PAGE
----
I’m in general very positive about the conference, but I have to say, it’s not in my comfort zone (yet). As you can probably deduce, this is my first ICFP and my knowledge about functional programming is way below the sealevel of other conference attendees. The up side of this is, when I talk to people, there’s lots of gain for me; the down side is, it makes it hard to approach to people, especially not to take their valuable time when they could have more productive conversations. Towards the end, I think I’m getting used to have more casual and short conversations, which hopefully could be small gains for both sides. On my side, I definitely gained a lot by talking to people from very different backgrounds. Although this happened, the people are in general very nice and open!

The technical side of the talks are very interesting but challenging. In general, I think I was able to enjoy the first 5 mins of each talk at least. And I was able to have a sense of the main topics in this area of research, get to know the concept of pearl and experience report, the kind of equations and terms that appear again and again, the interaction between the audience and the speakres, etc. The real-time questions and answers on the slack channels pointed me more directions. Some authors put their slides there also and it was great to be able to look at the slides as reference when the talk was happening. These blog posts also helped me understanding the materials.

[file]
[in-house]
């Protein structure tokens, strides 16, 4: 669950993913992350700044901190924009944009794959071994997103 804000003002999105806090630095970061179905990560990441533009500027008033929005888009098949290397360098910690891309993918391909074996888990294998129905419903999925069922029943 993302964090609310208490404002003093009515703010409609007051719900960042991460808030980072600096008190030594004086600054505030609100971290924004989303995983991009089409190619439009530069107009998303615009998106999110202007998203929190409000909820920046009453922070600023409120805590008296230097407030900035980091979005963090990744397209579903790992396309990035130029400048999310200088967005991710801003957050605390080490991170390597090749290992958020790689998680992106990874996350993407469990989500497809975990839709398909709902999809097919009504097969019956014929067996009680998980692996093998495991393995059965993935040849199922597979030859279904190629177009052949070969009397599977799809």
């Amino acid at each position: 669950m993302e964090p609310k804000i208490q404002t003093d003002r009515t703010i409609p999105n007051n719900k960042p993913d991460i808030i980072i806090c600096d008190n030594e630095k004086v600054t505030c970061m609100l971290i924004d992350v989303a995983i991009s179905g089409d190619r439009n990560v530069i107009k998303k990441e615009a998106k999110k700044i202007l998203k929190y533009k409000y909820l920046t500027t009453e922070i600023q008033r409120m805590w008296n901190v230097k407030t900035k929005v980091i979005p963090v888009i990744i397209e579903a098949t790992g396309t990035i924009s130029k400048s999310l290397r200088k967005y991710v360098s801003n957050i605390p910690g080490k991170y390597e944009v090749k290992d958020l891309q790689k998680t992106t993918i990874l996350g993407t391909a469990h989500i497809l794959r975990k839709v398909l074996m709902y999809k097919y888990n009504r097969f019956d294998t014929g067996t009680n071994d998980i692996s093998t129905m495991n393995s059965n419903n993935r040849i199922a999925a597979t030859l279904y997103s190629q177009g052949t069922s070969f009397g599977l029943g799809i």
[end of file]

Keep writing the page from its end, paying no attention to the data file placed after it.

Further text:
Putting aside the technical part, some of the talks are really very well-made (background intro, anologies, code and interaction embeddings, high-lighting, colour schemes and comics as well of course!). I think I can definitely use some of those presentation techniques to future research.

In the end, it was three + 1 days with lots of content. I think I’ll check out the papers in more details at some point and try to understand more what was going on (maybe with more guidance..). The Oxford podcast did live stream this year, but they will probably put the videos online soon, and that would help too. In the mean time, I will go back and learn more foundations…(I just realised in these days the tolls of never did a CS degree..)

It is a mix of being fortunate and unfortunate that there are lots of deadlines coming up and I need to work when there’s no talks and no mingles. Always a balance of input and output!

Learnt a lot and gained lots of motivations! The week is not over yet though. Looking forward to the few workshops happening Thursday and Friday, and FARM on Saturday!